"That was surprising," Spurrier said of the AFCA's announcement. "I thought we would stay public on that last vote. I sort of think we ought to stay public, keep everybody honest."

Georgia's Mark Richt, another SEC voter in the poll, agreed.

"I didn't mind opening up my vote," Richt said. "I try to make it make sense. I want to be able to defend (it) every week whether it's public or not."

One of the ideas being tossed around was actually hiding the identity of all the voters. Talk about a Star Chamber. After the past four seasons, each of the 60 or so voters (there were 61 last season) released their final ballots. That was a small concession to a system that rewards its participants with millions of dollars. Those dollars actually controlled by the participants.

Example: Coaches will still be allowed to vote for themselves.

Wonderful.

Am I the only one outraged by this? Apparently not.

"Now," Spurrier said, "There's a chance for real hanky panky."

Where's the incentive, now, for coaches to fill out their own ballots? This isn't a poll, it's a secret society that prints money.

For the past four years, the system has worked. At least it worked better, if not completely. There was transparency, accountability. The coaches' final regular-season ballots were published in USA Today. With Wednesday's announcement, they're going backward.

The best method is to release each and every ballot every week. If the coaches don't like it, don't participate. If the thin-skinned coaches who vote can't stand a little scrutiny then that's tough.  Give me $3 million a year, I'll give you my vote, my car keys and my credit card number and my underwear size.

Let's recap: This is a system that forces it coaches to vote No. 1 the winner of the BCS championship game. The AFCA essentially is legitimizing itself. The BCS would still "work" if coaches were allowed a free will after the title game.

If the Congressmen and attorney generals want some BCS source to sue, they ought to go after the AFCA. Its poll kept Utah from winning a national championship. At least the AP media voters can vote their conscience. If you recall, the AP voters thought so much of the undefeated Utes that they voted them No. 2 in the final poll.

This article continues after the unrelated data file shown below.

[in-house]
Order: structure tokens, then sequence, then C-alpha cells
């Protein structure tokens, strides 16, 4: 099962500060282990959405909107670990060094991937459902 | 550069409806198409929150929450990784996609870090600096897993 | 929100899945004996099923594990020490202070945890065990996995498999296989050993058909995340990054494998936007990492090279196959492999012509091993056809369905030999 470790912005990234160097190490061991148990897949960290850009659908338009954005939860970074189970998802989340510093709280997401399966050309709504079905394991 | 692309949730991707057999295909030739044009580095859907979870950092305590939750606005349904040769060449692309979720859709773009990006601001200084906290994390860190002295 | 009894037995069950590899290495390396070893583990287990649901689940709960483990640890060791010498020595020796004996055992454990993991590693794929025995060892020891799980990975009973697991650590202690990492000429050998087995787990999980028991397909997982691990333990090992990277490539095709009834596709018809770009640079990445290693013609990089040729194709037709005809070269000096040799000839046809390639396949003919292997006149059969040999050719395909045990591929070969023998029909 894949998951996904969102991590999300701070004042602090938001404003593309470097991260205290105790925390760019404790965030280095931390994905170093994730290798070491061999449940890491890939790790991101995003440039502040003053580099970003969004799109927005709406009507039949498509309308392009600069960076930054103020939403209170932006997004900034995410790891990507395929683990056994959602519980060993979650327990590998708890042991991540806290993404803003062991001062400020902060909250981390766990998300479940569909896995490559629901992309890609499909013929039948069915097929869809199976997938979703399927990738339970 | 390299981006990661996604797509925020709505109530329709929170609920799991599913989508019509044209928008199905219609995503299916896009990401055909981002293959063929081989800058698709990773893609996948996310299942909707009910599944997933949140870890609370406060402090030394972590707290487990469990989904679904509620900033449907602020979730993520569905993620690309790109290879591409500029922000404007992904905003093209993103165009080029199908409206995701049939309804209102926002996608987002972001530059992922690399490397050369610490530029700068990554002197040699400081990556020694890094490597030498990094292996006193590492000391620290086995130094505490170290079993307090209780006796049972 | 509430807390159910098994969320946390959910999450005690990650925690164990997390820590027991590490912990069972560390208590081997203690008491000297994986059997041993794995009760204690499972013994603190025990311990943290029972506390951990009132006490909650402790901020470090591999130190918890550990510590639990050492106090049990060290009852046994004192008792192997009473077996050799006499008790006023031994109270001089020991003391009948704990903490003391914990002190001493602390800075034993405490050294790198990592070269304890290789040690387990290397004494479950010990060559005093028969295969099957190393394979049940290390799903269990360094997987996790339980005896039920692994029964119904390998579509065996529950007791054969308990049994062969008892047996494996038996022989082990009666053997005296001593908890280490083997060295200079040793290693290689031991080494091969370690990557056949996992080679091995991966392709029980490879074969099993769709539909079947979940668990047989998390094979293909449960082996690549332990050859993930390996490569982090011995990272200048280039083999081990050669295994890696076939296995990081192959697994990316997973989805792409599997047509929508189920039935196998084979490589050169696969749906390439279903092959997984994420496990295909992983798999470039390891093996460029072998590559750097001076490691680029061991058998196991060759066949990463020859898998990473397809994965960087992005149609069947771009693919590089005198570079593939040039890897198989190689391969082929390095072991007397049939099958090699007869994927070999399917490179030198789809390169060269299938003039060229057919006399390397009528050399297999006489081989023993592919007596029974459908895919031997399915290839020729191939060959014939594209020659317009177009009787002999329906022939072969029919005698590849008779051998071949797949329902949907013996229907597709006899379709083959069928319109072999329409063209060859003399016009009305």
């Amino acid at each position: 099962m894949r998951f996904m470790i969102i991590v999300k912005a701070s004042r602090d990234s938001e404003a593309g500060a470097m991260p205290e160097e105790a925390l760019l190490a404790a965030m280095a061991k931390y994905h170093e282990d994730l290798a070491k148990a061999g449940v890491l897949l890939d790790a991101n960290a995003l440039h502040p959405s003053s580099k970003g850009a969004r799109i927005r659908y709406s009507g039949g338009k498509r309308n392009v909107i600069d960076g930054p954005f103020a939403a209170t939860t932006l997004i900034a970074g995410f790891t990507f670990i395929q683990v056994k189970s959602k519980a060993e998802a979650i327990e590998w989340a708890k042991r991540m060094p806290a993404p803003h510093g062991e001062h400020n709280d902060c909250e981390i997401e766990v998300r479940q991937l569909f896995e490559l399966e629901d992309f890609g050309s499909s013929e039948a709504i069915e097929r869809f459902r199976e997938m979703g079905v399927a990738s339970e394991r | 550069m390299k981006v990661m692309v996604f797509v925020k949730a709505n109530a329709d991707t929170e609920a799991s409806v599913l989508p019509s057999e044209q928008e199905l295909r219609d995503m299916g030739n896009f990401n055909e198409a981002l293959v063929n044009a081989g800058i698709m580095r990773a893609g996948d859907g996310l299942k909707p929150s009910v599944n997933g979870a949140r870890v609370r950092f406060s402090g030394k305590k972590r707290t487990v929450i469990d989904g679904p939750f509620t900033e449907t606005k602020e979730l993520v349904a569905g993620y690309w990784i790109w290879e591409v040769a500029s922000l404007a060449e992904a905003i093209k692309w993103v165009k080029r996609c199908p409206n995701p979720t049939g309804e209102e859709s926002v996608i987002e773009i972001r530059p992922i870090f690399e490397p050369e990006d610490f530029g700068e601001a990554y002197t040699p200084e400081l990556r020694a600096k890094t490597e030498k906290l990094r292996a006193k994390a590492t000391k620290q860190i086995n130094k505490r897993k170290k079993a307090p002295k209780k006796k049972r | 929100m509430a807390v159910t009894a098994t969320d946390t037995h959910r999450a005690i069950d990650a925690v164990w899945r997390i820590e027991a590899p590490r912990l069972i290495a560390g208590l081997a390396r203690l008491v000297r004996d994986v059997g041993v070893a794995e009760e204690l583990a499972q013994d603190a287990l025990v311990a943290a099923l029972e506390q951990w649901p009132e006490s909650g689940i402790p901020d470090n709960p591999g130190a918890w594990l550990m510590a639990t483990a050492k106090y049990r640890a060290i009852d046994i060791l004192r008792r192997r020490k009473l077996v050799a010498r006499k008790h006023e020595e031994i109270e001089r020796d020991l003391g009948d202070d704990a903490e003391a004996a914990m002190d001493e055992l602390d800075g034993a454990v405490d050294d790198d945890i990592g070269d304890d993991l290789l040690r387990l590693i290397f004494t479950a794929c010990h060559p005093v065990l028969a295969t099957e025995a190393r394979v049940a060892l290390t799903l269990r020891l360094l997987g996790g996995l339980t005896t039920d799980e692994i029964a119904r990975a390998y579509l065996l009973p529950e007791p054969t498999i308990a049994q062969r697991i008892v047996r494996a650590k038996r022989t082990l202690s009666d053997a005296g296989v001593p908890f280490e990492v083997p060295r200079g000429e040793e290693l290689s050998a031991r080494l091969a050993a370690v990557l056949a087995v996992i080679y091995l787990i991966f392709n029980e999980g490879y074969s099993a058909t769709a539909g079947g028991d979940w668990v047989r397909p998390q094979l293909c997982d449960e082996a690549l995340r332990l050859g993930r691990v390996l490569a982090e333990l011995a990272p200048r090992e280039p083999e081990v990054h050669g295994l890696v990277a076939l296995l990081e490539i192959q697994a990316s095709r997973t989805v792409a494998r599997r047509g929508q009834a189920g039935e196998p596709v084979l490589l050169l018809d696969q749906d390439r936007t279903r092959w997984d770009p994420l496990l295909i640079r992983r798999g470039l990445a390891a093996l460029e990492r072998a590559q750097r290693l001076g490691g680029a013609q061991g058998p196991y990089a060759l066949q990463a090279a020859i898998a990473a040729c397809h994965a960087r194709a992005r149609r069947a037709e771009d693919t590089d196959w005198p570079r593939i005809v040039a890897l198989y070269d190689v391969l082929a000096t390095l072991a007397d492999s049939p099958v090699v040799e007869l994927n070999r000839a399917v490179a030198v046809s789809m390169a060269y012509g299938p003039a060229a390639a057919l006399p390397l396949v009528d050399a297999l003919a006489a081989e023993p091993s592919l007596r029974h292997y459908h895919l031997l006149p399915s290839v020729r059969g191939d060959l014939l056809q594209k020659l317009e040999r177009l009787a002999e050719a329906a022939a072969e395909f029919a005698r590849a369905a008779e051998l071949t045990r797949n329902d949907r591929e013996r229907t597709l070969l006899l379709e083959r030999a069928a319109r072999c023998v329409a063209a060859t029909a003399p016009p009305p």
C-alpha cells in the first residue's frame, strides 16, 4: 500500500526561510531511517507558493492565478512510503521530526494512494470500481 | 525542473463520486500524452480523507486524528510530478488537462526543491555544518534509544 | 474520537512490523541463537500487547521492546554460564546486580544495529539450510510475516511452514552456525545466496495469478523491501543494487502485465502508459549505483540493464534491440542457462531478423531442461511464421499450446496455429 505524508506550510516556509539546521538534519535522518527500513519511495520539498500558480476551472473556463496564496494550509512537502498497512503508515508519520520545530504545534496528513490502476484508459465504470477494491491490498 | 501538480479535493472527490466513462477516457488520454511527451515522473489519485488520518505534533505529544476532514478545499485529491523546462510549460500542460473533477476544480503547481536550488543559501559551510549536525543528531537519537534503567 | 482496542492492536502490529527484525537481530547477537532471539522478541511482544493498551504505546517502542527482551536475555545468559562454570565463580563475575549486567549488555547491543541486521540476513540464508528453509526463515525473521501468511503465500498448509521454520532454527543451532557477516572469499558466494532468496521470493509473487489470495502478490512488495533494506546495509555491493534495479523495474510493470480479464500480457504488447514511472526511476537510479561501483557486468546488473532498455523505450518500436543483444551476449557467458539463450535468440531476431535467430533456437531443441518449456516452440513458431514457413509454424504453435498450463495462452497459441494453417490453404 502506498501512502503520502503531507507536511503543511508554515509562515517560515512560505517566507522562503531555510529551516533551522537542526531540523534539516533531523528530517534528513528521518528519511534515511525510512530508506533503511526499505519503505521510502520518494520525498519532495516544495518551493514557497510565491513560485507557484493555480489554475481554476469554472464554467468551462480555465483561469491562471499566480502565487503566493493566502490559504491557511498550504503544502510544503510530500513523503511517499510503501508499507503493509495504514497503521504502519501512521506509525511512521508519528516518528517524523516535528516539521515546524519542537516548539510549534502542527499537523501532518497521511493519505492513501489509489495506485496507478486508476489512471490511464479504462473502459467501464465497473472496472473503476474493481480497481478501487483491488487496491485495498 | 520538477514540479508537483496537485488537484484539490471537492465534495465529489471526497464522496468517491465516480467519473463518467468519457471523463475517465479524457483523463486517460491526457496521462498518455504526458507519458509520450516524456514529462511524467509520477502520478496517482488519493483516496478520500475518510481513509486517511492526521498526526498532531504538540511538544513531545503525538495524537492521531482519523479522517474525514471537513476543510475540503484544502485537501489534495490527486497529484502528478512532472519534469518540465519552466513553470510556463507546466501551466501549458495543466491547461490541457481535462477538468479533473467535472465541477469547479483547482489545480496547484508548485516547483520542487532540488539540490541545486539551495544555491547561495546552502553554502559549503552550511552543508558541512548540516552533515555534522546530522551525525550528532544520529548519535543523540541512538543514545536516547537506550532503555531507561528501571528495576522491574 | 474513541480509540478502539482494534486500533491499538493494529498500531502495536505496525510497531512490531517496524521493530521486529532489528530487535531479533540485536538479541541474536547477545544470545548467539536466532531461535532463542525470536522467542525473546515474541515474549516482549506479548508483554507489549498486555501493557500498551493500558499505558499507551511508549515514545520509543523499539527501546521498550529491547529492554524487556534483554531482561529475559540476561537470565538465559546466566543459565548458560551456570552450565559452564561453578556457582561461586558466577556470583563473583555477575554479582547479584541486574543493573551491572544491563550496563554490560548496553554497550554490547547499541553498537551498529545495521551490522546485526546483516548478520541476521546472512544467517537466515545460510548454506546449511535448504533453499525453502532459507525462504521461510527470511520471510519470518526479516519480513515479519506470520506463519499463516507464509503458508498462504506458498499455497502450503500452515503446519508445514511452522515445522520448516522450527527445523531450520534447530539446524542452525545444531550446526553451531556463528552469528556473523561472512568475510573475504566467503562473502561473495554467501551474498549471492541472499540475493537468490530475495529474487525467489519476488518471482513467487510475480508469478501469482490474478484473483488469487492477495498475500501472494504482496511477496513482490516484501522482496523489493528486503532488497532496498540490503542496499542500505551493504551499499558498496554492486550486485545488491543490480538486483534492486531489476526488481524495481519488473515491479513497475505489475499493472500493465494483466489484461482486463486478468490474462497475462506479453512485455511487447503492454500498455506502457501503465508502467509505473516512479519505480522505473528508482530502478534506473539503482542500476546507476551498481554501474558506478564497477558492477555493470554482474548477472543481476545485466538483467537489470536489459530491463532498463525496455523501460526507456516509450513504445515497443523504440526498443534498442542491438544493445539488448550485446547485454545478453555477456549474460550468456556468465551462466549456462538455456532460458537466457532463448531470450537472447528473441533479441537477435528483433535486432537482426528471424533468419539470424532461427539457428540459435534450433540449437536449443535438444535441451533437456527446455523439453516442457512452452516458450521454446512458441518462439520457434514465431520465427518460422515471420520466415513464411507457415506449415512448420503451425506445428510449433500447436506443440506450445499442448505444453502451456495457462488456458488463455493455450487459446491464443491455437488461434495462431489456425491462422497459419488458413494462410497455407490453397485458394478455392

AFCA and USA Today officials swear it has cross checks in place to keep a coach from abusing his ballot. Since we'll never see them -- just like 1948 -- we'll have to take their word for it.

A final head scratcher: The 16 board of trustees who voted to change the Division I-A poll aren't all from Division I-A. In fact, the coaches poll that makes up one-third of the BCS formula has been altered by two Division II coaches, two Division III coaches, one NAIA coach and 11 I-A coaches.

I'm sure glad the NAIA has weighed in.

Get ready for some real hanky panky. Trust me.

Posted on: March 27, 2009 10:03 pm
 

Can Thabeet hang?

Mike Anderson called him "Hassan". A Missouri beat writer called him "Hakeem." What Missouri doesn't know about Hasheem Thabeet, it is about to find out.

UConn's 7-foot-3 center is going to be the deciding factor either way when Missouri faces the Huskies in the West Regional final. Either Thabeet is going to fumble the ball away against Mizzou's withering defense or he's going to continue to dominate in the paint.  There can't be an in between.

The two-time Big East defensive player of the year is averaging a double-double in the tournament  (13.6 points, 10.6 rebounds) and has double-doubles in six of his last seven games. Against Purdue on Thursday, he went for 15 points, 15 rebounds and four blocks.

"The biggest key is we have to get that big beast to run," Missouri's DeMarre Carroll said. "We got to get him up and down the court."

Thabeet isn't exactly the most fit athlete. He was dragging in a moderately paced game against Purdue. If Mizzou can draw him out of the line to defend outside shots, the Tigers quick cutters could have an advantage.

Here's a question, then, for all of us to ponder. Could the Big East defensive player of the year play for Missouri? That would require Thabeet to run, press and practice at a frenetic pace. Hell, the Tigers run for 40 minutes before bouncing a basketball in practice.

Missouri functions so well because it has only two players taller than 6-8. The second-team All-American might not be able to function in the system he is about to face.

Category: NCAAB
 
 
 
 
The views expressed in this blog are solely those of the author and do not reflect the views of CBS Sports or CBSSports.com